CNN anchor Anderson Cooper has struck a deal to host and produce his own syndicated daytime TV talk show. According to the announcement by Warner Bros. and Telepictures Productions, Cooper's program will cover "social issues, trends and events, pop culture and celebrity, human interest stories and populist news" and hit the airwaves sometime in 2011, just as reigning daytime queen Oprah Winfrey concludes her own 25-year run in syndication. Will Cooper--who will remain the host of CNN's Anderson Cooper 360--be able to duplicate her success? A sampling of opinions from around the Web:
High Risk, High Reward The move is fraught with risks, observes Joe Flint of The Los Angeles Times. On the one hand, a favorable syndication package offers Cooper the chance to make "a ton of money." At the same time, it's an uncomfortable reminder of the newsman's trash TV roots. (His first taste of national exposure was as host of ABC's reality show The Mole.) Cooper "has worked hard to reshape his image and earned a reputation as a crusading journalist for his coverage of Hurricane Katrina," writes Flint. If Cooper adheres to the genre's tabloid sensibilities "he could find himself permanently on the soft side of the newsroom."
In the Oprah Mold Cooper and Winfrey have more in common than people might think, argues Salon's Mary Elizabeth Willis. Writes Williams:
Part of the appeal of both is how unromantic their personas are. It's not about being gay or straight, it's about how successfully they both project the image of individuals whose primary relationship in life is with their audiences, and whose chief passions are the causes they champion. While Cooper is unlikely to provoke his audience into swag-induced fits of europhoria, why should women be the only television personalities who bring the human touch to news? When it comes to saying to hell with objectivity, Cooper has proven himself master of the form. We shouldn't have to wait till 6 p.m. to enjoy something like that.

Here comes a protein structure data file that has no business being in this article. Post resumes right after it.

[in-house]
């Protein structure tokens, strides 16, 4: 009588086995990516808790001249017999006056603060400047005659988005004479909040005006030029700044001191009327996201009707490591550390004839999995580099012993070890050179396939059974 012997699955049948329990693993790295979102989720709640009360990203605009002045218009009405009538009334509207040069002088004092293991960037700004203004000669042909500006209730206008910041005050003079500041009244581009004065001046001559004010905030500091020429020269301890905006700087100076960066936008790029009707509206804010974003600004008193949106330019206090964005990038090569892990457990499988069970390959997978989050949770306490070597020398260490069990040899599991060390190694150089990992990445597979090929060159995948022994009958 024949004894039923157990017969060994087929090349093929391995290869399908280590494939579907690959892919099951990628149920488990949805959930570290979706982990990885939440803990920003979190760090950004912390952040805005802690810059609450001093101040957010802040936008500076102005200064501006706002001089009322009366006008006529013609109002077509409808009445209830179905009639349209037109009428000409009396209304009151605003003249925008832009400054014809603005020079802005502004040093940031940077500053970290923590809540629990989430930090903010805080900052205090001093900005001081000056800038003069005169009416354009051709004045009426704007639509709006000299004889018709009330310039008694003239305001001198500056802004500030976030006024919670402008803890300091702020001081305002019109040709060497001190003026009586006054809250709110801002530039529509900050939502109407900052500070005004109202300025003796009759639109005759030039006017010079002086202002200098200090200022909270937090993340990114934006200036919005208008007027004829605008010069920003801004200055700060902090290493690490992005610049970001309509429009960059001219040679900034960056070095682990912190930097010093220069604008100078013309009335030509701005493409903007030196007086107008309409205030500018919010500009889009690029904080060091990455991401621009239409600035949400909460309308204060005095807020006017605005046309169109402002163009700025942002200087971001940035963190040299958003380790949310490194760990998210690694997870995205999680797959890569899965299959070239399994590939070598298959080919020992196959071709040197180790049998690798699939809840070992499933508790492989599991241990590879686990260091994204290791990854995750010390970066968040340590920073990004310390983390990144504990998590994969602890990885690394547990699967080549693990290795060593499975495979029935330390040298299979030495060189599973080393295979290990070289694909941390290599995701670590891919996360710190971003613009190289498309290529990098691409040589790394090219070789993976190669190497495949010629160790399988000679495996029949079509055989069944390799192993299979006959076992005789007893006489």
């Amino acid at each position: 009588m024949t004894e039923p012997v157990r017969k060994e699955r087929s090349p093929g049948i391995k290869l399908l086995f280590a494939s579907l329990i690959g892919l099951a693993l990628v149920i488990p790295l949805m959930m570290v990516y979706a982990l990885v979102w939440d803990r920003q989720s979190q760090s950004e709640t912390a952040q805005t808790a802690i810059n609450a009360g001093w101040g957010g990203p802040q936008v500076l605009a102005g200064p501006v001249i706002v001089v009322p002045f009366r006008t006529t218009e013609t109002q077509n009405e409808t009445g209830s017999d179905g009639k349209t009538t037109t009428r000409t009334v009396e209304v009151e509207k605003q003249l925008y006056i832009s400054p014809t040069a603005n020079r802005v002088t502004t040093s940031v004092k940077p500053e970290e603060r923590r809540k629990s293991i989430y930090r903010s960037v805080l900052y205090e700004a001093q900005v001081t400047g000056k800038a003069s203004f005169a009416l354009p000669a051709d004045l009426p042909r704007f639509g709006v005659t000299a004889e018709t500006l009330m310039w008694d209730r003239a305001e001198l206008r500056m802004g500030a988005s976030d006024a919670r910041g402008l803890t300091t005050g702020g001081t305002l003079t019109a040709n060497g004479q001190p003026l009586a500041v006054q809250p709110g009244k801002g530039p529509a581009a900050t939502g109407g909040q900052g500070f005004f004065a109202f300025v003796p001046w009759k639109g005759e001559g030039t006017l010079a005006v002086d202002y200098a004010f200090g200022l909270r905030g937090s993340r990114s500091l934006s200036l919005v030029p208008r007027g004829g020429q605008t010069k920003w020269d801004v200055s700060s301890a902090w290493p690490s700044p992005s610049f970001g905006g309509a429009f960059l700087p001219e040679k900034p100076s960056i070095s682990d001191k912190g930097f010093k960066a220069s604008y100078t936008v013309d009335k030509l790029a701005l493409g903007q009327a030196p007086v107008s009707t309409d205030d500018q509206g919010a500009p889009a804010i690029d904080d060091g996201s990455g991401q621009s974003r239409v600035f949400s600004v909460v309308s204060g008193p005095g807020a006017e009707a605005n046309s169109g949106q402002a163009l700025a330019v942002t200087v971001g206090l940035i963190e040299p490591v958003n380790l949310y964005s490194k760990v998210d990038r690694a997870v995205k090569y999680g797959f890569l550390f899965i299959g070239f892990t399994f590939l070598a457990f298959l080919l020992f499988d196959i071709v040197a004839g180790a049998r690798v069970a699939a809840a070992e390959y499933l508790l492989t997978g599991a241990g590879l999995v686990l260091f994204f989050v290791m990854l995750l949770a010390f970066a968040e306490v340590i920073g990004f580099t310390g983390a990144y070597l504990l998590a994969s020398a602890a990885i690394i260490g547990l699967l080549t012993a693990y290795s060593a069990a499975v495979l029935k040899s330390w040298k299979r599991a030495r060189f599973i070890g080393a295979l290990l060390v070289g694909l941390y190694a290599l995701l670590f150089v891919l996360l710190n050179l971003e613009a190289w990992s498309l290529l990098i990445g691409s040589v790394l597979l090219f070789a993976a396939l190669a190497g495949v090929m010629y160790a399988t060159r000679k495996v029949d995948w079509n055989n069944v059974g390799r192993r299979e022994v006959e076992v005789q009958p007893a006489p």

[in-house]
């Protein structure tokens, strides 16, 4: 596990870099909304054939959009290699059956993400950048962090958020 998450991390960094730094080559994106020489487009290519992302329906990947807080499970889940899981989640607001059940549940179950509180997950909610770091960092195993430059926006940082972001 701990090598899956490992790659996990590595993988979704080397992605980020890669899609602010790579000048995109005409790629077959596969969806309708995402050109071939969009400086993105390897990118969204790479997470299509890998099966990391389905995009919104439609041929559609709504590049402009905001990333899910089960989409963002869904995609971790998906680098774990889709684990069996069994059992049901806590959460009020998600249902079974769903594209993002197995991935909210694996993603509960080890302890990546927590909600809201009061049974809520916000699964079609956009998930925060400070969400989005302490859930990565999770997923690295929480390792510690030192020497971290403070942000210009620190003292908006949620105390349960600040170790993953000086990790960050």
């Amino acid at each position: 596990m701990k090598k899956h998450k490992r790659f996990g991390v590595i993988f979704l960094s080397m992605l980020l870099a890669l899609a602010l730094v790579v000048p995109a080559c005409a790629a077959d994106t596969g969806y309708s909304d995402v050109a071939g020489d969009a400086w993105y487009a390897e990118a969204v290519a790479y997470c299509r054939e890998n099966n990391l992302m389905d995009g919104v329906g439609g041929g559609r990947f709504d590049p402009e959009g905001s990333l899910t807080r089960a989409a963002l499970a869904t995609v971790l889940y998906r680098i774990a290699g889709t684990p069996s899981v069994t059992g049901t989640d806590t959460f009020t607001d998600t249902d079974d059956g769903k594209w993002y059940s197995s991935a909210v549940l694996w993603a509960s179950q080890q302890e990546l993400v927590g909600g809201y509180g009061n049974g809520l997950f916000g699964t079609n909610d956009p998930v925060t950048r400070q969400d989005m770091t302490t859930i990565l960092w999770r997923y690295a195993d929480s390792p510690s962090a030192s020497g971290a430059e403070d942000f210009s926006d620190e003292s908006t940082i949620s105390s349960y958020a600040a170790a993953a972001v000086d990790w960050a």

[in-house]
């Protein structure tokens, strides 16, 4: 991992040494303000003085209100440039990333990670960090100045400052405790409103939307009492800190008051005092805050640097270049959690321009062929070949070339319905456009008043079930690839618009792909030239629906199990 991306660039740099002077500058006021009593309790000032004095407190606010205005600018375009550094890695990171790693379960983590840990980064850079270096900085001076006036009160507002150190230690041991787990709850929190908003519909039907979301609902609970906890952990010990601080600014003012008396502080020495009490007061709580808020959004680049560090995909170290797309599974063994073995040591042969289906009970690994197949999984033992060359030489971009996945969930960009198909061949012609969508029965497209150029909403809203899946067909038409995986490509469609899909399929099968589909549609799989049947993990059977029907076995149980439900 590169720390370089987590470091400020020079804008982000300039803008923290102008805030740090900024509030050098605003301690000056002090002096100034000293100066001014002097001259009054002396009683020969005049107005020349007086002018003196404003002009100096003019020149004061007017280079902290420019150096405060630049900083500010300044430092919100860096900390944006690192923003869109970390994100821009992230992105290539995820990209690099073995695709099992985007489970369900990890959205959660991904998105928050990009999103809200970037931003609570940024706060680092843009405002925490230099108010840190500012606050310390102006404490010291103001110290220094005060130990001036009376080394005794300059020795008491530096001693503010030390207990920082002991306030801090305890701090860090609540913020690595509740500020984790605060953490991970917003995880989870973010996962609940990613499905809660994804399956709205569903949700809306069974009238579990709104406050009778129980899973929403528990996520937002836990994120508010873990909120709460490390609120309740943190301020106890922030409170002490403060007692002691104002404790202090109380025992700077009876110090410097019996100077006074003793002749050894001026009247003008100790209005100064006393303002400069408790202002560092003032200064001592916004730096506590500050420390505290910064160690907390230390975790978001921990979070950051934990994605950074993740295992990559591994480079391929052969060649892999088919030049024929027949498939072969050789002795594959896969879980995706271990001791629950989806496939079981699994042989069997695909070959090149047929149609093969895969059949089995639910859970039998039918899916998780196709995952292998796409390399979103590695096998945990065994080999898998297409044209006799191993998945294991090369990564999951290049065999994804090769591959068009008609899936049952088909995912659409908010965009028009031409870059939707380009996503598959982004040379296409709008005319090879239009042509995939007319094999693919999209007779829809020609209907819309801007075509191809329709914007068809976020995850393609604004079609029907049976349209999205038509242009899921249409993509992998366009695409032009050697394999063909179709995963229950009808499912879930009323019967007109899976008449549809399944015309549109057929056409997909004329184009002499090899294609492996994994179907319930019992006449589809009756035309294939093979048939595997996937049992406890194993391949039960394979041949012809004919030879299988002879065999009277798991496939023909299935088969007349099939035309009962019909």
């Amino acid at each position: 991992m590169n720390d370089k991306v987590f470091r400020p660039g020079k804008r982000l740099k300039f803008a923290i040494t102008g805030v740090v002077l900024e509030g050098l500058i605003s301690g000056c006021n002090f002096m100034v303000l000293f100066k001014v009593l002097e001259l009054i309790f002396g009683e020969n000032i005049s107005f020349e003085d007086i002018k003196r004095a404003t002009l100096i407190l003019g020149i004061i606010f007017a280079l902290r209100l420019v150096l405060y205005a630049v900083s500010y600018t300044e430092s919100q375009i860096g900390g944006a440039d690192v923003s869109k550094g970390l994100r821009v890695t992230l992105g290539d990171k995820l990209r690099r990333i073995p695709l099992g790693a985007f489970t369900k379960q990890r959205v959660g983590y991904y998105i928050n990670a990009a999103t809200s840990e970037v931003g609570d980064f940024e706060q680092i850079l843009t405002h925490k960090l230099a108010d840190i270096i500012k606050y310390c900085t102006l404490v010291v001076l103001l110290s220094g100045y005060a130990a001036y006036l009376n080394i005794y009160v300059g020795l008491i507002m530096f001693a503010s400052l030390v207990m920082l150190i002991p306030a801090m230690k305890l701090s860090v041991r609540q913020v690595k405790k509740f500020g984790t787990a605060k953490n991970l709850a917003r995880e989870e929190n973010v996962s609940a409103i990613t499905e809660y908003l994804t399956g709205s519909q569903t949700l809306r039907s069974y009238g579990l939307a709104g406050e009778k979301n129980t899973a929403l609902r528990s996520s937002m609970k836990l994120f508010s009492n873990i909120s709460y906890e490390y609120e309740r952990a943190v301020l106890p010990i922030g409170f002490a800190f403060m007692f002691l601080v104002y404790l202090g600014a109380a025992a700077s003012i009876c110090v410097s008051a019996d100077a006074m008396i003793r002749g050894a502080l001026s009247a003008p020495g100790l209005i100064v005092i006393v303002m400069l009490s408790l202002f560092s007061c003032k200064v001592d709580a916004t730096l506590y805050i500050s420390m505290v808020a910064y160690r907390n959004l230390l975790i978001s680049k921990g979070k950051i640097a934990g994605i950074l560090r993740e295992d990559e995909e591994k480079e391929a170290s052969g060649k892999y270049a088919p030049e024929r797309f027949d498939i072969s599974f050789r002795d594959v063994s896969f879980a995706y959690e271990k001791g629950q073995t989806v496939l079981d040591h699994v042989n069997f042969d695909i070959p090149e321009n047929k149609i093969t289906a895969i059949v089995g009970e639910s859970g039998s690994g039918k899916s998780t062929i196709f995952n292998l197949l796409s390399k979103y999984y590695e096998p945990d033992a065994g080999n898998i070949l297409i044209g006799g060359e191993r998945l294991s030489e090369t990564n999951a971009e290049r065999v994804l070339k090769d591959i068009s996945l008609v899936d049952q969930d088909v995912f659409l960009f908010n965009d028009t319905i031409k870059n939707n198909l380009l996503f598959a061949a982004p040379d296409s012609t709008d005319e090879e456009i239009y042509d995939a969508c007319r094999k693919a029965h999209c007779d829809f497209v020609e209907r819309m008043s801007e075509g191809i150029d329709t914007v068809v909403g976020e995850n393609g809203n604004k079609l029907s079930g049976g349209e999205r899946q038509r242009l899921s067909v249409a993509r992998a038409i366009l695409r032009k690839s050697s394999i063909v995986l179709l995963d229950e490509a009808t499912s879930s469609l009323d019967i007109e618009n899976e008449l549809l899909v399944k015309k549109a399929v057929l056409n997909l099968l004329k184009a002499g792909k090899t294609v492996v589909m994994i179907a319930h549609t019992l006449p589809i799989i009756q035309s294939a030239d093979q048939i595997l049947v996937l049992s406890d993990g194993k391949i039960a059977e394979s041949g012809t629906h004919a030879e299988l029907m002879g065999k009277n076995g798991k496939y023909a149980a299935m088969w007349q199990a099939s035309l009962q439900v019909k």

More Misses Than Hits Daily Finance's Jeff Bercovici notes that while Oprah is daytime's gold-standard, Cooper is also lumping himself in with other, less prestigious names. "Geraldo Rivera. Jane Pauley. Phil Donahue. Jerry Springer. These are names that everyone knows," writes Bercovici. "But are they names you want to be associated with if you're Anderson Cooper?"
The Celebrity Factor Cooper's star power guarantees his transition will be a smooth one, contends The Washington Post's Lisa de Moraes. "The daytime television audience these days does love watching celebrities interview celebrities," she points out. "Like when Rosie O'Donnell had her own talk show. And more recently, Ellen DeGeneres."
This article is from the archive of our partner The Wire.
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